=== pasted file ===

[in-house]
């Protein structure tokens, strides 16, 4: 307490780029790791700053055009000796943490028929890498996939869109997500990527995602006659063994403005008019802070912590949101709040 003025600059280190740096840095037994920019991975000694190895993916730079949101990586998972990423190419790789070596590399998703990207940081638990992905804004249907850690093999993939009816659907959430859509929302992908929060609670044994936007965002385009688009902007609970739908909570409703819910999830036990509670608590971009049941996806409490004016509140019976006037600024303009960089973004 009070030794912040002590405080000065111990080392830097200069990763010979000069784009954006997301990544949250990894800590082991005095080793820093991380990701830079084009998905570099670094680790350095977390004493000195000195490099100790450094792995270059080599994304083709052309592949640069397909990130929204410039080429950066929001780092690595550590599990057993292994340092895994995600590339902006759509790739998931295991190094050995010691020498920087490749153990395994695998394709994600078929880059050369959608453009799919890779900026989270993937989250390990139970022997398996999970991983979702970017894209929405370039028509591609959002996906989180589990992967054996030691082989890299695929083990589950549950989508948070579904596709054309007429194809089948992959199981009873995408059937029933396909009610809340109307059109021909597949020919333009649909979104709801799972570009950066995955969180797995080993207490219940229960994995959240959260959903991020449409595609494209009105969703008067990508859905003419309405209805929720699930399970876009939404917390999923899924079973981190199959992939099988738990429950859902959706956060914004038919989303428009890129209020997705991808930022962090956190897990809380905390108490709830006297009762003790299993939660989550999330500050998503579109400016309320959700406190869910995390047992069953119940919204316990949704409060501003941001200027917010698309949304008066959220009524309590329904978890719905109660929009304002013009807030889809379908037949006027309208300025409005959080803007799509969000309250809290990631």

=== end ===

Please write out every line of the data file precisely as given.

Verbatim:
[in-house]
């Protein structure tokens, strides 16, 4: 307490780029790791700053055009000796943490028929890498996939869109997500990527995602006659063994403005008019802070912590949101709040 003025600059280190740096840095037994920019991975000694190895993916730079949101990586998972990423190419790789070596590399998703990207940081638990992905804004249907850690093999993939009816659907959430859509929302992908929060609670044994936007965002385009688009902007609970739908909570409703819910999830036990509670608590971009049941996806409490004016509140019976006037600024303009960089973004 009070030794912040002590405080000065111990080392830097200069990763010979000069784009954006997301990544949250990894800590082991005095080793820093991380990701830079084009998905570099670094680790350095977390004493000195000195490099100790450094792995270059080599994304083709052309592949640069397909990130929204410039080429950066929001780092690595550590599990057993292994340092895994995600590339902006759509790739998931295991190094050995010691020498920087490749153990395994695998394709994600078929880059050369959608453009799919890779900026989270993937989250390990139970022997398996999970991983979702970017894209929405370039028509591609959002996906989180589990992967054996030691082989890299695929083990589950549950989508948070579904596709054309007429194809089948992959199981009873995408059937029933396909009610809340109307059109021909597949020919333009649909979104709801799972570009950066995955969180797995080993207490219940229960994995959240959260959903991020449409595609494209009105969703008067990508859905003419309405209805929720699930399970876009939404917390999923899924079973981190199959992939099988738990429950859902959706956060914004038919989303428009890129209020997705991808930022962090956190897990809380905390108490709830006297009762003790299993939660989550999330500050998503579109400016309320959700406190869910995390047992069953119940919204316990949704409060501003941001200027917010698309949304008066959220009524309590329904978890719905109660929009304002013009807030889809379908037949006027309208300025409005959080803007799509969000309250809290990631």